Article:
Saturday, July 16, 2016

Oriental Wind - 1981 - Bazaar

Oriental Wind 

01. Pazarda Balvar 5:06
02. Savsat Bari 4:05
03. Karsilama 5:45
04. Bitlis Melfani 5:09
05. East Trip 3:18
06. Köcekce 4:16
07. Daldalan 6:36
08. Kadioglu Zeybegi 4:54

Percussion [Indian Tuned Sticks] – Okay Temiz
Electric Guitar – Janne Schaffer
Piano, Drums [Gattam] – Bobo Stenson
Synthesizer – Björn J:son Lindh
Tenor Saxophone, Soprano Saxophone, Alto Saxophone, Bells [Finger Bells] – Lennart Åberg

Recorded January 21st-25th, 1981 at Studio Marcus, Stockholm.

Okay Temiz was born in Istanbul in 1939. He grew up in Ankara and received his musical education as a drummer and percussionist at the conservatory there. He felt a pull towards a kind of global musical idiom at a very early stage. After completing his studies, Temiz was compelled to earn his bread by playing in Turkish show and dance bands. Nonetheless, he dedicated his spare time to studying his kindred musical spirits.

Temiz finally found what he was looking for in Stockholm. Not, as one might expect, among Swedish jazz musicians, but among the Africans and Afro-Americans who had settled in that northern metropolis. More specifically, it was Okay Temiz who was found. Don Cherry, a pioneer of global musical thought, took notice of the Turkish drummer with the unusual ideas. The drummer thus gained admission into quite an illustrious circle comprising musicians such as: Mongezi Feza, Chris McGregor, Dudu Pukwana, Harry Miller (i.e. a large majority of McGregor’s “Brotherhood of Breath”), as well as Palle Danielsson and Charlie Mariano, all of whom were in one way or another concerned with introducing melodies and rhythms from the far corners of the earth into jazz.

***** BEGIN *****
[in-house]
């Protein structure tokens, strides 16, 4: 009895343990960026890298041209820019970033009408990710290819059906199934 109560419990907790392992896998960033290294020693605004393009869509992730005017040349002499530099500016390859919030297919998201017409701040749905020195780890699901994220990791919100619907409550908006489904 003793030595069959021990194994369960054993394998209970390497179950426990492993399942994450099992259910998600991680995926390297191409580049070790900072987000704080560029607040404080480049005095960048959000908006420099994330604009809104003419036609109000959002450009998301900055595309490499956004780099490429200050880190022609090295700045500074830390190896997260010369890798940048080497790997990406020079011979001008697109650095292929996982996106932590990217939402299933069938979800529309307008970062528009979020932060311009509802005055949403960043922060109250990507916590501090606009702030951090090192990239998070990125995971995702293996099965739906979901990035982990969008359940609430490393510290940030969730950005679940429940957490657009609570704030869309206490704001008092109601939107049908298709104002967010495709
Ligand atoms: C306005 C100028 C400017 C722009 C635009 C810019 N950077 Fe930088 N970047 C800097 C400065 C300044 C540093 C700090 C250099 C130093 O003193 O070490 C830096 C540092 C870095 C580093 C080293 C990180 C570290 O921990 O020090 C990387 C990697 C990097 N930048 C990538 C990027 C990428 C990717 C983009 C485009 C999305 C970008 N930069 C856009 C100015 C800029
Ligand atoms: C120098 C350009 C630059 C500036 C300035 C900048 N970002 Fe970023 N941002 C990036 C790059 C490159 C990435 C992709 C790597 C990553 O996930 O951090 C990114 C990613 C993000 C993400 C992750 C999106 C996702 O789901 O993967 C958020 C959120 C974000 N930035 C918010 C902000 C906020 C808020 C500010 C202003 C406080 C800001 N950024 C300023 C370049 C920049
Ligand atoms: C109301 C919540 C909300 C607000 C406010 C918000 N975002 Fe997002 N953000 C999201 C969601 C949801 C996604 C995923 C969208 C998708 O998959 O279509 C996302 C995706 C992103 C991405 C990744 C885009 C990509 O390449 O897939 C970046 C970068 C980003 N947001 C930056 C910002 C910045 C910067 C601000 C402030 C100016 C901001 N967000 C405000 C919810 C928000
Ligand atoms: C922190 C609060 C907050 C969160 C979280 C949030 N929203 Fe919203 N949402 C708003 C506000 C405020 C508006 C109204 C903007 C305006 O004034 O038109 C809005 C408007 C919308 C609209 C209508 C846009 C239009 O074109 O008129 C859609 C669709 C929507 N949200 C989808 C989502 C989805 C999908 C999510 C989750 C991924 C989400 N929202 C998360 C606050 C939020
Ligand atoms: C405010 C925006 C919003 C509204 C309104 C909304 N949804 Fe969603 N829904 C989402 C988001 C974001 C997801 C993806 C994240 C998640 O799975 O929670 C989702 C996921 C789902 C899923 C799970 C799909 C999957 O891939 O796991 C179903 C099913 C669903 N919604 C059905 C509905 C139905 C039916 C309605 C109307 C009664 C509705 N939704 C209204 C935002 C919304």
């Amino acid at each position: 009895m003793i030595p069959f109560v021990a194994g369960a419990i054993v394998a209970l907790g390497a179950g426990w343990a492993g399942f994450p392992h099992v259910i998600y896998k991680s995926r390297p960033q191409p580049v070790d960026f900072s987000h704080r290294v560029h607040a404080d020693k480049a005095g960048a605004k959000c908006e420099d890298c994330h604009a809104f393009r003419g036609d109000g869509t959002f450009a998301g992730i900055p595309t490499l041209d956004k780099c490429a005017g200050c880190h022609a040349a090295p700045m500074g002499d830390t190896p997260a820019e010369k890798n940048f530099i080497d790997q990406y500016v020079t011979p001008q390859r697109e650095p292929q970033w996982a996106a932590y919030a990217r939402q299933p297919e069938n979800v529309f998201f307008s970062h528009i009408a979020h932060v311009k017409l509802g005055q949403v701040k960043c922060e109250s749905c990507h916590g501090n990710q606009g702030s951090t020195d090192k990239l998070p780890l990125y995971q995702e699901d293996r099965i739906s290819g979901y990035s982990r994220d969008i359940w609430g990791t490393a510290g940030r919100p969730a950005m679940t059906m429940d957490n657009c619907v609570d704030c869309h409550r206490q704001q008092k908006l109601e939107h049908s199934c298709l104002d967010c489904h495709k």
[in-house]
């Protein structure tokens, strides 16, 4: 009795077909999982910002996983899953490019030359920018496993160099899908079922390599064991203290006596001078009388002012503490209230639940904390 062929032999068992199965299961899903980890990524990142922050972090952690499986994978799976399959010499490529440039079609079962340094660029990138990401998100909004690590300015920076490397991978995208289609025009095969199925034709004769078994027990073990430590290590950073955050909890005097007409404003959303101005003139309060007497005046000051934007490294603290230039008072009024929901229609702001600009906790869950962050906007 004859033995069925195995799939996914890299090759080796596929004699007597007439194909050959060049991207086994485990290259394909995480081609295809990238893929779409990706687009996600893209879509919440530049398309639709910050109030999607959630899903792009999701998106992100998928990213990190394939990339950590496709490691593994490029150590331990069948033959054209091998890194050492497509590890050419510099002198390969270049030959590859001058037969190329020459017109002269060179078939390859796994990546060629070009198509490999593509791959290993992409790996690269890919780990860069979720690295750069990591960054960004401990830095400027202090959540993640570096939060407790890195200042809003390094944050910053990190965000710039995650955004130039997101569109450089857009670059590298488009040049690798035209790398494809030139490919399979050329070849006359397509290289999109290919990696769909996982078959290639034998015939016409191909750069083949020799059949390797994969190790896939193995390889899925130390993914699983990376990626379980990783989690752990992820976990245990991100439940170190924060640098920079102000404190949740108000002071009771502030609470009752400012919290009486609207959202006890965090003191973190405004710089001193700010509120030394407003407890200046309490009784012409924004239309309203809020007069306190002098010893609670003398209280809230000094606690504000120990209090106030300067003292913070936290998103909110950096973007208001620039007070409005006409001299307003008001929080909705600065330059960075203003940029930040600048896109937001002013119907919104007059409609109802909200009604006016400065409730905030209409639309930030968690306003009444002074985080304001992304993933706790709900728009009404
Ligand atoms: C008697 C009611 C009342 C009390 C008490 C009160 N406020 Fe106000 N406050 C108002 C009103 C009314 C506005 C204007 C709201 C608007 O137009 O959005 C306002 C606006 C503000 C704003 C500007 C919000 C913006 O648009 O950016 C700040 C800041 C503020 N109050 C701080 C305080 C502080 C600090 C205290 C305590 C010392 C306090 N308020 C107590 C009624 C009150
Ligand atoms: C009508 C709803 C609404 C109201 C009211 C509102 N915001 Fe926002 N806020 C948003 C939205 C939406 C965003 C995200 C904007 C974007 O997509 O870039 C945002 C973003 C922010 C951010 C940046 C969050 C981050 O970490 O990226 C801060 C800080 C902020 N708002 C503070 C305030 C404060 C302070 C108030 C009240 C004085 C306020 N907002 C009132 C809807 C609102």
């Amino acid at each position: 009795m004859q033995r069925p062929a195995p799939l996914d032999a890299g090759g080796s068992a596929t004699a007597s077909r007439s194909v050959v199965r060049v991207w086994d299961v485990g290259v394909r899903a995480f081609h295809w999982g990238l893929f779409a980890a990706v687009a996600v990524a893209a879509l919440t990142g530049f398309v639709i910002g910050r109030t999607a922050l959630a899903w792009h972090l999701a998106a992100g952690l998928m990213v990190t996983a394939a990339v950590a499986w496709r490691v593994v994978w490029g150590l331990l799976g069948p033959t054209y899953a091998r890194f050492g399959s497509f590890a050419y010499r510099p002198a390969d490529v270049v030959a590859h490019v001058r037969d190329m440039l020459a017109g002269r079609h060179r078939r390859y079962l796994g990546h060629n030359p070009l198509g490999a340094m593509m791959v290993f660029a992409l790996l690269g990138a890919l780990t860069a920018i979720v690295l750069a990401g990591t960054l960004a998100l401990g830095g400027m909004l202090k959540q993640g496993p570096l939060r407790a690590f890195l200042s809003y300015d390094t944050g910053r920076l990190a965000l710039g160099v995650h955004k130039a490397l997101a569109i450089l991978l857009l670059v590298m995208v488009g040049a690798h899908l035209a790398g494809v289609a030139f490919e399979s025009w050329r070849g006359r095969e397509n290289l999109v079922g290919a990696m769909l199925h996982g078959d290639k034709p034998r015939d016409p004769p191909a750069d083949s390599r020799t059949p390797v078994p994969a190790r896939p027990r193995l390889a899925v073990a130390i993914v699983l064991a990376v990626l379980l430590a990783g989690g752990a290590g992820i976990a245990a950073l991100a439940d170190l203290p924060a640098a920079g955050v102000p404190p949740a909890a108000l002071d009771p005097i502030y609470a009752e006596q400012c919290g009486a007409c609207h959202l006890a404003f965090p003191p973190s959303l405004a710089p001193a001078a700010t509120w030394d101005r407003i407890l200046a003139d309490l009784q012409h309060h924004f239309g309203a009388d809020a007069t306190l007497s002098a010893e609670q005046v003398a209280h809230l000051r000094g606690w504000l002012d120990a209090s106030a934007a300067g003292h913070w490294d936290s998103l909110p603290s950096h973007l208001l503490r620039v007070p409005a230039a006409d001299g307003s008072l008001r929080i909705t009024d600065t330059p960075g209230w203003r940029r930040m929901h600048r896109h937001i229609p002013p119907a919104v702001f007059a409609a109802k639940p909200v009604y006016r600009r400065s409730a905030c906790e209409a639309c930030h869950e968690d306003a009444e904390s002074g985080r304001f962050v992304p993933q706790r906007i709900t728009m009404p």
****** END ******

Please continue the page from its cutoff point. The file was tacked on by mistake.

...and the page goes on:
Along the years, Okay Temiz was involved in numerous musical projects. To mention a few,  the Turkish-Swedish band Sevda which enjoyed much popularity in Scandinavia, Oriental Wind existing in two editions: a Swedish one and a Turkish one. It was the latter that helped him explore the point of departure for his own version of ethno jazz.  Oriental Wind became a kind of springboard for Temiz, for he toured widely with the band, appearing in India (as in 1980 at the Jazz Yatra Festival in Bombay) and at festivals all over Europe and making a distinguished name for himself.

To the present day, Okay Temiz has remained true to his ideals of an Orient-Occident fusion.  In 1999, he recorded  the album Karsilama with “drums beating and trumpets sounding” (or, more correctly, with davuls beating and zurnas sounding).  undertook a similar process in Finland in 1995 with his MAGNETIC BAND, a Scandinavian-Turkish quintet. This would later lead to the album Magnetic Orient (2002). Here as well, the strains of the Orient (the Turkish dulcimer kanun and the Turkish lute oud) join western (jazz) instruments such as the trumpet and the electric bass and Temiz’ percussion instruments from the many regions of the globe in a breakneck rhythm slalom to achieve a fusion of the music of the Balkans and the Turkish-Arabic region with jazz, rock and Latin: a course ideally laid out for the master drummer!

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